Curbside Musings: 1976 Chevrolet Corvette Stingray – Suddenly Last Summer

1976 Chevrolet Corvette Stingray. Uptown, Chicago, Illinois. Friday, September 2, 2022.

“One summer never ends, one summer never beganIt keeps me standing still, it takes all my willAnd then suddenly, last summer” – Martha Davis, 1983

I was a Motels fan before I even knew who they were.  Rather, I should say I was an accidental fan.  At some point in my adolescence and years after it had been a bit hit for the band, I heard their song “Only The Lonely” on a local soft rock station and diligently set about trying to tape it off the radio.  I had mistakenly thought it was sung by Laura Branigan, another artist whose work I admire.  I think Branigan and Motels lead singer Martha Davis have similar vocal timbres, but with Davis coming across with more grit, befitting that of a frontwoman for an L.A. rock band.  Branigan had always sounded more pop, more along the lines of what Donna Summer and Irene Cara were also doing in the ’80s.

"Suddenly Last Summer", the Motels. 1983, Capitol Records.

Before the days of Shazam or even the internet, I had fruitlessly researched Laura Branigan’s discography at the Flint public library and at many music stores to try to find the one song I absolutely needed to have, regardless of whatever else was on that cassette.  Years later and by the time I was purchasing compact discs, I learned that this song was actually the first top-10 hit on the Billboard Hot 100 singles chart for a group called The Motels, and I was on my way.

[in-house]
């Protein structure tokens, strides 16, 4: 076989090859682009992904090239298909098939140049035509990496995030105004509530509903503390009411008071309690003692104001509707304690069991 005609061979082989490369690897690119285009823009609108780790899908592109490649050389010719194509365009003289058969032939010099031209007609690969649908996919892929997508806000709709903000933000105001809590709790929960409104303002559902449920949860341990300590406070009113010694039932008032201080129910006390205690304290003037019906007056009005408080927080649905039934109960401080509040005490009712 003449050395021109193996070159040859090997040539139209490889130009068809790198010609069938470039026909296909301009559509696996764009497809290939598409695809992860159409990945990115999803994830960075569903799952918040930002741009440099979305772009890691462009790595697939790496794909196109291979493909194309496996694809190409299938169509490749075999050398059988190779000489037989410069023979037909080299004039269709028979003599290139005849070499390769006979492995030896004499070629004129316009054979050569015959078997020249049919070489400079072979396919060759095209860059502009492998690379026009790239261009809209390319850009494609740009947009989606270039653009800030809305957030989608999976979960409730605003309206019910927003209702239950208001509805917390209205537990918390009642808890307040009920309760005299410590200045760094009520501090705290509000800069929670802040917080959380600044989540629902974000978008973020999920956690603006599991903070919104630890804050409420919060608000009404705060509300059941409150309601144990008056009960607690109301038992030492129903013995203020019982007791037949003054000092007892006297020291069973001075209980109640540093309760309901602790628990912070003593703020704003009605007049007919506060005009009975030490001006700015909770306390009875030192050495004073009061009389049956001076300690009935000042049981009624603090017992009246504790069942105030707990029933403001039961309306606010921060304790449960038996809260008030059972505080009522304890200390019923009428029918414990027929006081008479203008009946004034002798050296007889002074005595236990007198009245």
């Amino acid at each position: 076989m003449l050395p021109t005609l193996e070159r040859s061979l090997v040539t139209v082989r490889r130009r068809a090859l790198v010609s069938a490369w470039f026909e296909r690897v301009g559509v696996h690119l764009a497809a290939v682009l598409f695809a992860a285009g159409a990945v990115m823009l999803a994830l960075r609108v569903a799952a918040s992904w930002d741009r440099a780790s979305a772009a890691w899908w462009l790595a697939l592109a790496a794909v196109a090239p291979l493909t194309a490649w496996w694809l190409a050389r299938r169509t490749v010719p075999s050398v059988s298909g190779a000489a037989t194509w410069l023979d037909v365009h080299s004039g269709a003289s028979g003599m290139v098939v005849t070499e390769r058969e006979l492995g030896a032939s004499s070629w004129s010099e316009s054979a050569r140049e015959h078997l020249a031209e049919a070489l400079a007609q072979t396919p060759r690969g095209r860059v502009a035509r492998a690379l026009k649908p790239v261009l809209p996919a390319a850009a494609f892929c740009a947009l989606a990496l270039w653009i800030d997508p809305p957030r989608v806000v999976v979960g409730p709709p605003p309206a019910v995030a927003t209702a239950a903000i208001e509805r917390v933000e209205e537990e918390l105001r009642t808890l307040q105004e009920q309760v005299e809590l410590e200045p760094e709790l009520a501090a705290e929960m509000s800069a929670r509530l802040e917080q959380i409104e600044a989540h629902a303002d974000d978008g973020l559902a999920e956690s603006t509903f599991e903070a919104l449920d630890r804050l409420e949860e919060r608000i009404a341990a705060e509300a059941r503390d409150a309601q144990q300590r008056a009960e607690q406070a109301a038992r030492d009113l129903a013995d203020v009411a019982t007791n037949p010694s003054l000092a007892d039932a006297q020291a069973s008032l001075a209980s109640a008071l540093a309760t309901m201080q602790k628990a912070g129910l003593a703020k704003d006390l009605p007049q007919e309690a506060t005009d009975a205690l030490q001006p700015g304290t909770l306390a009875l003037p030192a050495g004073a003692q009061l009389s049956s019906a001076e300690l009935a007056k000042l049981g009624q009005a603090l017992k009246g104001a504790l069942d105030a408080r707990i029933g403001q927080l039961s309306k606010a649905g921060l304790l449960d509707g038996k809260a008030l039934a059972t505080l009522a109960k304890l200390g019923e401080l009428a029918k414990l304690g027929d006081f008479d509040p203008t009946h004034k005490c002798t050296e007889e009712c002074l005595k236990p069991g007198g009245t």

1976 Chevrolet Corvette Stingray. Uptown, Chicago, Illinois. Friday, September 2, 2022.

I immediately purchased one of their earlier greatest hits package and found many other songs to like, none of which really had a sound similar to “Lonely”, except for maybe their second (and, to date, final) top-ten hit, the one after which I’ve subtitled this essay.  Five years ago, I got to see The Motels perform in downtown Las Vegas as part of a retro ’80s concert that included some other great acts.  (I was most excited to see and hear The Motels.)  The backing band has a different lineup today than that which played on the hits and album tracks you remember, but Martha Davis still looked and sounded fantastic, and the rest of the group more than held their own.  It was a highlight of that entire vacation.